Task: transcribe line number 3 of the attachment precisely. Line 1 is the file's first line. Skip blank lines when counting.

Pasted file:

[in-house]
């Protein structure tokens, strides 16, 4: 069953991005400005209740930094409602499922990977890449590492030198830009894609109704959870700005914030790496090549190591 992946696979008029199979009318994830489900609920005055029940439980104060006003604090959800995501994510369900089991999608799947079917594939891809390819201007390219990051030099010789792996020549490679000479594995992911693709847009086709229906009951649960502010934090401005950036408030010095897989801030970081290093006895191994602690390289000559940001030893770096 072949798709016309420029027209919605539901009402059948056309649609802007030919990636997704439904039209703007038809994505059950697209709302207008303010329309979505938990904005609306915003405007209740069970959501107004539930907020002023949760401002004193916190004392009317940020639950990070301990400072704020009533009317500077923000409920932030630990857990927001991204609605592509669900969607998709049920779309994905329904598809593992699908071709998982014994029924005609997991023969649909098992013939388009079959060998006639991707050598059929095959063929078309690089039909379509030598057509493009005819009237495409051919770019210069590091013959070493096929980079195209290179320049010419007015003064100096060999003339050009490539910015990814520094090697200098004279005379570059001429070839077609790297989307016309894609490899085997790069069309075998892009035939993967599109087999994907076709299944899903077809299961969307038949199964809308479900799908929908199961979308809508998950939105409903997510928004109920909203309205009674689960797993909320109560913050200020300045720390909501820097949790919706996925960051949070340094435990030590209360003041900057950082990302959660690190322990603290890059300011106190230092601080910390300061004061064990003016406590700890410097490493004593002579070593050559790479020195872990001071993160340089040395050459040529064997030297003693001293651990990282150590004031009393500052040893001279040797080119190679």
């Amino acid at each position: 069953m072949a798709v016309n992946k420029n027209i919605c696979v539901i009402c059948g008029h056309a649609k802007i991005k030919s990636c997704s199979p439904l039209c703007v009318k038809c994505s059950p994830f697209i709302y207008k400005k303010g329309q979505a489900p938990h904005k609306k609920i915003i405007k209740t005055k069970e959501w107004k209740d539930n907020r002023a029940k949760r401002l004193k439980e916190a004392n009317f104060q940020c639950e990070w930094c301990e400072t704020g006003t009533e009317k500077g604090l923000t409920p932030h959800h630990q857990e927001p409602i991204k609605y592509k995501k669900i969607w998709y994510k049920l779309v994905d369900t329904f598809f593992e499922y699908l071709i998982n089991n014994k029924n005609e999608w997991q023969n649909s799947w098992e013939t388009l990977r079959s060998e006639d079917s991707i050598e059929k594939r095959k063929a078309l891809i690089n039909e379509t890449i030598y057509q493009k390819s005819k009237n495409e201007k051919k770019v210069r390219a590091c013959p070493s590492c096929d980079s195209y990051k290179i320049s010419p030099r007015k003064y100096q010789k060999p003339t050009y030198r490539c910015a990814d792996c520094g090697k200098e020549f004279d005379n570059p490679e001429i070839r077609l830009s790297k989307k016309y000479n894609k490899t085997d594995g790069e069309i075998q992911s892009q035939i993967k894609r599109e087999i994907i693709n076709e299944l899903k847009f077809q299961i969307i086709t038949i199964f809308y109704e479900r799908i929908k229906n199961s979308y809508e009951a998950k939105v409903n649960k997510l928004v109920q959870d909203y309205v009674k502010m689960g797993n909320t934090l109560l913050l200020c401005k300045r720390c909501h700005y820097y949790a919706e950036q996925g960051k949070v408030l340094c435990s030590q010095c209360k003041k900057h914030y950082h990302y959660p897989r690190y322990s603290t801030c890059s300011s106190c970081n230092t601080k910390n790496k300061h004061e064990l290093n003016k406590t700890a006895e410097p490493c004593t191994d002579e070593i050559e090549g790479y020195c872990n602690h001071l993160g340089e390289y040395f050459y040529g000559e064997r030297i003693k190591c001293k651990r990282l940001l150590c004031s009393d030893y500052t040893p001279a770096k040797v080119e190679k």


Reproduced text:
């Amino acid at each position: 069953m072949a798709v016309n992946k420029n027209i919605c696979v539901i009402c059948g008029h056309a649609k802007i991005k030919s990636c997704s199979p439904l039209c703007v009318k038809c994505s059950p994830f697209i709302y207008k400005k303010g329309q979505a489900p938990h904005k609306k609920i915003i405007k209740t005055k069970e959501w107004k209740d539930n907020r002023a029940k949760r401002l004193k439980e916190a004392n009317f104060q940020c639950e990070w930094c301990e400072t704020g006003t009533e009317k500077g604090l923000t409920p932030h959800h630990q857990e927001p409602i991204k609605y592509k995501k669900i969607w998709y994510k049920l779309v994905d369900t329904f598809f593992e499922y699908l071709i998982n089991n014994k029924n005609e999608w997991q023969n649909s799947w098992e013939t388009l990977r079959s060998e006639d079917s991707i050598e059929k594939r095959k063929a078309l891809i690089n039909e379509t890449i030598y057509q493009k390819s005819k009237n495409e201007k051919k770019v210069r390219a590091c013959p070493s590492c096929d980079s195209y990051k290179i320049s010419p030099r007015k003064y100096q010789k060999p003339t050009y030198r490539c910015a990814d792996c520094g090697k200098e020549f004279d005379n570059p490679e001429i070839r077609l830009s790297k989307k016309y000479n894609k490899t085997d594995g790069e069309i075998q992911s892009q035939i993967k894609r599109e087999i994907i693709n076709e299944l899903k847009f077809q299961i969307i086709t038949i199964f809308y109704e479900r799908i929908k229906n199961s979308y809508e009951a998950k939105v409903n649960k997510l928004v109920q959870d909203y309205v009674k502010m689960g797993n909320t934090l109560l913050l200020c401005k300045r720390c909501h700005y820097y949790a919706e950036q996925g960051k949070v408030l340094c435990s030590q010095c209360k003041k900057h914030y950082h990302y959660p897989r690190y322990s603290t801030c890059s300011s106190c970081n230092t601080k910390n790496k300061h004061e064990l290093n003016k406590t700890a006895e410097p490493c004593t191994d002579e070593i050559e090549g790479y020195c872990n602690h001071l993160g340089e390289y040395f050459y040529g000559e064997r030297i003693k190591c001293k651990r990282l940001l150590c004031s009393d030893y500052t040893p001279a770096k040797v080119e190679k």